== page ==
Beginnings of the Reformation

Wittenberg is where the Reformation began. Beginning as early as 1511, the Augustinian hermit Martin Luther taught at the recently-founded University and gradually developed a new theology. The indulgence controversy in 1517-18 made clear that his theology had the inherent potential to call into question many of the fundamental theological assumptions of the medieval church. As a result, in the years that followed, Luther’s teachings radically transformed the church and the world. In the process, Wittenberg became a laboratory for testing out his ideas for ecclesiastical renewal. What  Luther worked out conceptually in his writings and put into practice in the city had great influence far and wide. During the middle decades of the Sixteenth Century, the “Wittenberg Reformation” grew into early modern Lutheranism.

Illustration: The Castle Church is one of the places where the Reformation began. Here Martin Luther posted his 95 Theses on Indulgences on 31 October 1517.

Wittenberg: Birthplace of the Reformation

Traces of the Reformation are still visible in Wittenberg today. The old town is divided into three sections. On the western end sits the residence of the elector with its famous Castle Church to whose doors Luther nailed the 95 Theses.  On the eastern end is the university quarter with the Leucorea, the university’s teaching center, Luther’s “Black Monastery,” where the Augustinian Friars lived, and Melanchthon’s house. In between in the center are the buildings for the inhabitants of the town, namely, the town hall, the marketplace, the parish church, and the complex of buildings belonging to the local artist and entrepreneur, Lucas Cranach. The old city runs along one long street (Collegienstrasse/Schlossstrasse) which connects all three sections. Today on this one street are four UNESCO World Heritage Sites: the Castle Church, Luther House, the Parish Church of St. Mary, and Melanchthon House.

Illustration: The City of Wittenberg would have been of no great importance, if it hadn’t been for the theologians there who developed new ideas and the printers who spread them. The 95 These on Indulgences are an important example of the new theology and its dissemination (Geheimes Staatsarchiv Berlin, Leipzig 1517, I. HA, Rep. 13, Nr. 4-5a, Fasz. 1).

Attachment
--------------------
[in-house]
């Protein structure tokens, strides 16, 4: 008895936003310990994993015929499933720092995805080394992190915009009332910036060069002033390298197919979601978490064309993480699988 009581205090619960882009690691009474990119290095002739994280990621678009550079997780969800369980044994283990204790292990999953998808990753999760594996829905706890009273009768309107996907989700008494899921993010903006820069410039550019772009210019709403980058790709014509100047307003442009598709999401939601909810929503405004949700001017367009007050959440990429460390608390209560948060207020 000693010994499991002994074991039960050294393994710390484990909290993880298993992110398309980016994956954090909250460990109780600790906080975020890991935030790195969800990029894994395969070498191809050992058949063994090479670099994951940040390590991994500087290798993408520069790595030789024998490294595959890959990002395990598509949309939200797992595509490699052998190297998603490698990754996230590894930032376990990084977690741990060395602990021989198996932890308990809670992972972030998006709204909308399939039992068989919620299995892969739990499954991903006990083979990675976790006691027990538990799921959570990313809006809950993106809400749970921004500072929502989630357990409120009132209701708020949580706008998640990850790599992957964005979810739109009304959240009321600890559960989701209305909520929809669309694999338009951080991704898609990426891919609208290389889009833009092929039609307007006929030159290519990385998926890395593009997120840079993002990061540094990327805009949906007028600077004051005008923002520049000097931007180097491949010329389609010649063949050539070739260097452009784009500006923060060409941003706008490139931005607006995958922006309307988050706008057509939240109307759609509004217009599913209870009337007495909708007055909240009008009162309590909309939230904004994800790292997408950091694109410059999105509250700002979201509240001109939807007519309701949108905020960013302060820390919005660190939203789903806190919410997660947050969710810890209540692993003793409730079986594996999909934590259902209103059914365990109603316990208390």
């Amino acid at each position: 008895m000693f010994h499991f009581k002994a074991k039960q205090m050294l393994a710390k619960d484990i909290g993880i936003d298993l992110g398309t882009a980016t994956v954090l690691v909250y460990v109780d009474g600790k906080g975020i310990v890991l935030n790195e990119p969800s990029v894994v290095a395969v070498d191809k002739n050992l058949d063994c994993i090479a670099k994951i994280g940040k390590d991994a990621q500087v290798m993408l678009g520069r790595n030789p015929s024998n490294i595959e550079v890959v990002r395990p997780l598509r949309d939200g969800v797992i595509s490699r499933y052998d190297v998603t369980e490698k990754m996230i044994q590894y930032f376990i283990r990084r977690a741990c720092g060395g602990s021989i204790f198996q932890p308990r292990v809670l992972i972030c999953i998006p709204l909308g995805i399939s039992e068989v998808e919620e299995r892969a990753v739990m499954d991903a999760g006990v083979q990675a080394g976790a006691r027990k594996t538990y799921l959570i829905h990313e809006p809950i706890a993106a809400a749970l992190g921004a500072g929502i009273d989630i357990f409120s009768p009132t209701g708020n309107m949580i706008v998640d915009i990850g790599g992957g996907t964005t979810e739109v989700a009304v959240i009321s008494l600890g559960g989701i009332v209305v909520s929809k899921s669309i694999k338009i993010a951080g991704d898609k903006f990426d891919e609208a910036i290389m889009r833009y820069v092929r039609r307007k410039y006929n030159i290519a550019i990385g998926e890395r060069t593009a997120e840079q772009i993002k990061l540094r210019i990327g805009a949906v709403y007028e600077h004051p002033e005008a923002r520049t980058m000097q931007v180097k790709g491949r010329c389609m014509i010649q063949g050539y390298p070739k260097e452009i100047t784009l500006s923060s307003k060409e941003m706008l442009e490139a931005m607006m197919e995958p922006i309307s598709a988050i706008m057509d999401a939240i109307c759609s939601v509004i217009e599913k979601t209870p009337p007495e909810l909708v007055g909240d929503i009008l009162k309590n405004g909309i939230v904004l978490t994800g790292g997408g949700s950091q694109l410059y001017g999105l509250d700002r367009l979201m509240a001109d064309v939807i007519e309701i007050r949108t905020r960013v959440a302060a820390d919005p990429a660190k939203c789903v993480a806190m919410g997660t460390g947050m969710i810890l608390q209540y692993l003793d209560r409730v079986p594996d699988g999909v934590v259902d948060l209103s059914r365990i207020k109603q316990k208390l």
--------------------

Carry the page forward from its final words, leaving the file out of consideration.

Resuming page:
The threefold core message of the Wittenberg Reformation

Core Message 1

Sola scriptura: The Reformation rediscovery of the Bible

Core Message 2

Jesus Christ: “I am the way, and the truth, and the life” (John 14:6).

Core Message 3

“Justified by faith” (Rom 3:28).

The impact of the “Wittenberg Reformation”

The guiding principles of the Wittenberg Reformation can be summarized in the four “solas”: the Bible alone (sola scriptura), Christ alone (solus Christus), by grace alone (sola gratia), by faith alone (sola fide). By focusing on on justifying faith, the message of the Wittenberg Reformation has the power to fundamentally renew the church, so that it devotes itself to passing on of this faith in Christ. This faith gives freedom to implement the renewal step by step and to integrate helpful traditions into it.

The Wittenberg model of church reform influenced the course of events in many places. In some places, the theology and praxis developed in Wittenberg were closely followed; in others, they were altered or partly rejected, yet even then they still sparked those visions for renewal which were fostered instead, e.g. in Zurich, Strasbourg, or Geneva

Illustration: In 1522 Luther published his German translation of the New Testament (WLB Stuttgart, Bb deutsch 152201, title page).

“Sibling Reformations“: The Wittenberg Gallery of European Reformers

For the five hundredth anniversary of Luther’s birth in 1983, the artist Renate Brömme created two stained-glass windows for the Castle Church which depict twelve European Reformers. These portraits, with their names and countries, evince the impact of the Wittenberg Reformation as an international event which quickly crossed borders, deeply impacting the whole continent. Nevertheless, as it spread throughout Europe, the Reformation’s local expression changed to reflect the different cultures it encountered. Although a part of the family of Reformation movements, e.g., Scottish and French Calvinism are distinct expressions of the message of the reformation, differing from, e.g., Danish Lutheranism or Anglicanism in England.

Yet, despite their significant differences, all of the European Reformations share a common history and basic principles. Therefore, they are “Sibling Reformations,” just as Brömme has portrayed them. Many of the Reformers in these stained-glass windows either studied in Wittenberg or were deeply influenced by the Wittenberg Reformation. Even if the renewal movements in Zurich, Copenhagen, Geneva, Riga, Paris, Budapest, Canterbury, and other cities partly went their own way, the heritage of Wittenberg was present in all their Reformation churches.

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